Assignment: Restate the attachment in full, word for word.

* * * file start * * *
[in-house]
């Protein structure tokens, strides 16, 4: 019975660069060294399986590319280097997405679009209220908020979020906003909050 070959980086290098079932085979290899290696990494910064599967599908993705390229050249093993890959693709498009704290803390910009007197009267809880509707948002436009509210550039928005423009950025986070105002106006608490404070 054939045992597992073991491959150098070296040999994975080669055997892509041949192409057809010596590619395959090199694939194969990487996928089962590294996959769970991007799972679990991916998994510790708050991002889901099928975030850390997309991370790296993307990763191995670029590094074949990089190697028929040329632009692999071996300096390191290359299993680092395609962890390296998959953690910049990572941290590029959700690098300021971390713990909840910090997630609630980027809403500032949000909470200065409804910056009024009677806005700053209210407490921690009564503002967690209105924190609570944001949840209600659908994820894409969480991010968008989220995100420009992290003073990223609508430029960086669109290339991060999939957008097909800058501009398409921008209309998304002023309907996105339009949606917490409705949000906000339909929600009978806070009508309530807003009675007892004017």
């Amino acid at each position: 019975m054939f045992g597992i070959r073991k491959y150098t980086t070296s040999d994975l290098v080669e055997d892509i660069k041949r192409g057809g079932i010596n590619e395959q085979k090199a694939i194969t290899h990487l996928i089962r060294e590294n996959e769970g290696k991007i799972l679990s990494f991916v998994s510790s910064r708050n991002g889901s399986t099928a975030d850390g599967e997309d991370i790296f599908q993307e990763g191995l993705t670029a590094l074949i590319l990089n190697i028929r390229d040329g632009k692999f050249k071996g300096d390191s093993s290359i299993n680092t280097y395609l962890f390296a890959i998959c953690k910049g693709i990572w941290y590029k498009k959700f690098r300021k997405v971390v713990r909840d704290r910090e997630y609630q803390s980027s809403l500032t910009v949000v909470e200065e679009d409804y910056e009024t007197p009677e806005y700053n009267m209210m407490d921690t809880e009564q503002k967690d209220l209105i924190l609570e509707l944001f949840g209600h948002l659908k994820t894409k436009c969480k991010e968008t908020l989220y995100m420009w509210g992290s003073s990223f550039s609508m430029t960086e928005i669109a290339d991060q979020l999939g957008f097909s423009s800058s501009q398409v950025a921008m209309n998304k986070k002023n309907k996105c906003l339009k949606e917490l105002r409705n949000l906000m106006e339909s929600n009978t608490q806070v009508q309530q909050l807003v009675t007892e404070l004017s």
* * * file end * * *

[in-house]
């Protein structure tokens, strides 16, 4: 019975660069060294399986590319280097997405679009209220908020979020906003909050 070959980086290098079932085979290899290696990494910064599967599908993705390229050249093993890959693709498009704290803390910009007197009267809880509707948002436009509210550039928005423009950025986070105002106006608490404070 054939045992597992073991491959150098070296040999994975080669055997892509041949192409057809010596590619395959090199694939194969990487996928089962590294996959769970991007799972679990991916998994510790708050991002889901099928975030850390997309991370790296993307990763191995670029590094074949990089190697028929040329632009692999071996300096390191290359299993680092395609962890390296998959953690910049990572941290590029959700690098300021971390713990909840910090997630609630980027809403500032949000909470200065409804910056009024009677806005700053209210407490921690009564503002967690209105924190609570944001949840209600659908994820894409969480991010968008989220995100420009992290003073990223609508430029960086669109290339991060999939957008097909800058501009398409921008209309998304002023309907996105339009949606917490409705949000906000339909929600009978806070009508309530807003009675007892004017």
């Amino acid at each position: 019975m054939f045992g597992i070959r073991k491959y150098t980086t070296s040999d994975l290098v080669e055997d892509i660069k041949r192409g057809g079932i010596n590619e395959q085979k090199a694939i194969t290899h990487l996928i089962r060294e590294n996959e769970g290696k991007i799972l679990s990494f991916v998994s510790s910064r708050n991002g889901s399986t099928a975030d850390g599967e997309d991370i790296f599908q993307e990763g191995l993705t670029a590094l074949i590319l990089n190697i028929r390229d040329g632009k692999f050249k071996g300096d390191s093993s290359i299993n680092t280097y395609l962890f390296a890959i998959c953690k910049g693709i990572w941290y590029k498009k959700f690098r300021k997405v971390v713990r909840d704290r910090e997630y609630q803390s980027s809403l500032t910009v949000v909470e200065e679009d409804y910056e009024t007197p009677e806005y700053n009267m209210m407490d921690t809880e009564q503002k967690d209220l209105i924190l609570e509707l944001f949840g209600h948002l659908k994820t894409k436009c969480k991010e968008t908020l989220y995100m420009w509210g992290s003073s990223f550039s609508m430029t960086e928005i669109a290339d991060q979020l999939g957008f097909s423009s800058s501009q398409v950025a921008m209309n998304k986070k002023n309907k996105c906003l339009k949606e917490l105002r409705n949000l906000m106006e339909s929600n009978t608490q806070v009508q309530q909050l807003v009675t007892e404070l004017s």